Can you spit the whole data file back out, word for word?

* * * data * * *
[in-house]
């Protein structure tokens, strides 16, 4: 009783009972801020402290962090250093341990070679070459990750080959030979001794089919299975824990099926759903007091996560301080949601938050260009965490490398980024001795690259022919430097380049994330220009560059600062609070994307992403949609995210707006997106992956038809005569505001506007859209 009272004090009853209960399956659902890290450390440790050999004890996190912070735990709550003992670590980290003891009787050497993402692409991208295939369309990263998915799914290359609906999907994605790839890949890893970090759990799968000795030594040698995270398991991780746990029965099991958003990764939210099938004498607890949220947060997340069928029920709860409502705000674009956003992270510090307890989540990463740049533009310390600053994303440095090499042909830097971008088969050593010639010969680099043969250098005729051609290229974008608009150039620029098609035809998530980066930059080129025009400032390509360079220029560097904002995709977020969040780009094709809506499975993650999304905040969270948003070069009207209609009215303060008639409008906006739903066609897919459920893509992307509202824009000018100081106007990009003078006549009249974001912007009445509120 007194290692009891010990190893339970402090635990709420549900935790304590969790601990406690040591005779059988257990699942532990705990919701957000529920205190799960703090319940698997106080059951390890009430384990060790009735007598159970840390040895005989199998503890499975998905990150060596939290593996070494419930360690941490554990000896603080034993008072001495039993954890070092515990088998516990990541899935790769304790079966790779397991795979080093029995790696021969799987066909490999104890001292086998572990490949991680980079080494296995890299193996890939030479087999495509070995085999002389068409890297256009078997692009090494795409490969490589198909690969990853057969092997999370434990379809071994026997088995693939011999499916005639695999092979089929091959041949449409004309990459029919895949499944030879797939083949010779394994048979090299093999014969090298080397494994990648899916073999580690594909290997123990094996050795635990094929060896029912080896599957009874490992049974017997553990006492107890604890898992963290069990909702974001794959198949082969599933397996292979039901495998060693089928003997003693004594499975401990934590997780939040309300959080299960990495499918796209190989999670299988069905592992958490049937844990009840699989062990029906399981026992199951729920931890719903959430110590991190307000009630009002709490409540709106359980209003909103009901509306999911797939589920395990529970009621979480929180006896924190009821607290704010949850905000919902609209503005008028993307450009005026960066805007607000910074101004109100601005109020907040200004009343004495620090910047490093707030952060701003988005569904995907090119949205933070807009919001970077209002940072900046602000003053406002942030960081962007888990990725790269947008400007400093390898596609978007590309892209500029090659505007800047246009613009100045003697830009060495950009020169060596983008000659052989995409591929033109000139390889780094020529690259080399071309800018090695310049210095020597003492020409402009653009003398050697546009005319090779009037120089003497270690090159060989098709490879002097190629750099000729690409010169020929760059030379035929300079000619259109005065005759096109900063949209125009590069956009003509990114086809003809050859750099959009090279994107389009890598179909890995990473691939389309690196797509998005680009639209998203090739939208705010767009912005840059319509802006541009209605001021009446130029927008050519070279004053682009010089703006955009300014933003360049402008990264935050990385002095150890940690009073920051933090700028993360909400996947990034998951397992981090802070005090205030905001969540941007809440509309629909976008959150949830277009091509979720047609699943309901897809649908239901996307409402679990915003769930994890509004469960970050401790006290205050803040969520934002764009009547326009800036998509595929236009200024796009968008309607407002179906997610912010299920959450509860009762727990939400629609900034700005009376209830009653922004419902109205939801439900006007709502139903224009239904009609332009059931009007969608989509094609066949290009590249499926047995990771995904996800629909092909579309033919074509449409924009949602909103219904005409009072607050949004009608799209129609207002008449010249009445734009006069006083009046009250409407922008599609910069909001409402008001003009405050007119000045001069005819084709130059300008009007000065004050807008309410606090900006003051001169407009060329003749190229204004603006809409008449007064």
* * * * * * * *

[in-house]
């Protein structure tokens, strides 16, 4: 009783009972801020402290962090250093341990070679070459990750080959030979001794089919299975824990099926759903007091996560301080949601938050260009965490490398980024001795690259022919430097380049994330220009560059600062609070994307992403949609995210707006997106992956038809005569505001506007859209 009272004090009853209960399956659902890290450390440790050999004890996190912070735990709550003992670590980290003891009787050497993402692409991208295939369309990263998915799914290359609906999907994605790839890949890893970090759990799968000795030594040698995270398991991780746990029965099991958003990764939210099938004498607890949220947060997340069928029920709860409502705000674009956003992270510090307890989540990463740049533009310390600053994303440095090499042909830097971008088969050593010639010969680099043969250098005729051609290229974008608009150039620029098609035809998530980066930059080129025009400032390509360079220029560097904002995709977020969040780009094709809506499975993650999304905040969270948003070069009207209609009215303060008639409008906006739903066609897919459920893509992307509202824009000018100081106007990009003078006549009249974001912007009445509120 007194290692009891010990190893339970402090635990709420549900935790304590969790601990406690040591005779059988257990699942532990705990919701957000529920205190799960703090319940698997106080059951390890009430384990060790009735007598159970840390040895005989199998503890499975998905990150060596939290593996070494419930360690941490554990000896603080034993008072001495039993954890070092515990088998516990990541899935790769304790079966790779397991795979080093029995790696021969799987066909490999104890001292086998572990490949991680980079080494296995890299193996890939030479087999495509070995085999002389068409890297256009078997692009090494795409490969490589198909690969990853057969092997999370434990379809071994026997088995693939011999499916005639695999092979089929091959041949449409004309990459029919895949499944030879797939083949010779394994048979090299093999014969090298080397494994990648899916073999580690594909290997123990094996050795635990094929060896029912080896599957009874490992049974017997553990006492107890604890898992963290069990909702974001794959198949082969599933397996292979039901495998060693089928003997003693004594499975401990934590997780939040309300959080299960990495499918796209190989999670299988069905592992958490049937844990009840699989062990029906399981026992199951729920931890719903959430110590991190307000009630009002709490409540709106359980209003909103009901509306999911797939589920395990529970009621979480929180006896924190009821607290704010949850905000919902609209503005008028993307450009005026960066805007607000910074101004109100601005109020907040200004009343004495620090910047490093707030952060701003988005569904995907090119949205933070807009919001970077209002940072900046602000003053406002942030960081962007888990990725790269947008400007400093390898596609978007590309892209500029090659505007800047246009613009100045003697830009060495950009020169060596983008000659052989995409591929033109000139390889780094020529690259080399071309800018090695310049210095020597003492020409402009653009003398050697546009005319090779009037120089003497270690090159060989098709490879002097190629750099000729690409010169020929760059030379035929300079000619259109005065005759096109900063949209125009590069956009003509990114086809003809050859750099959009090279994107389009890598179909890995990473691939389309690196797509998005680009639209998203090739939208705010767009912005840059319509802006541009209605001021009446130029927008050519070279004053682009010089703006955009300014933003360049402008990264935050990385002095150890940690009073920051933090700028993360909400996947990034998951397992981090802070005090205030905001969540941007809440509309629909976008959150949830277009091509979720047609699943309901897809649908239901996307409402679990915003769930994890509004469960970050401790006290205050803040969520934002764009009547326009800036998509595929236009200024796009968008309607407002179906997610912010299920959450509860009762727990939400629609900034700005009376209830009653922004419902109205939801439900006007709502139903224009239904009609332009059931009007969608989509094609066949290009590249499926047995990771995904996800629909092909579309033919074509449409924009949602909103219904005409009072607050949004009608799209129609207002008449010249009445734009006069006083009046009250409407922008599609910069909001409402008001003009405050007119000045001069005819084709130059300008009007000065004050807008309410606090900006003051001169407009060329003749190229204004603006809409008449007064």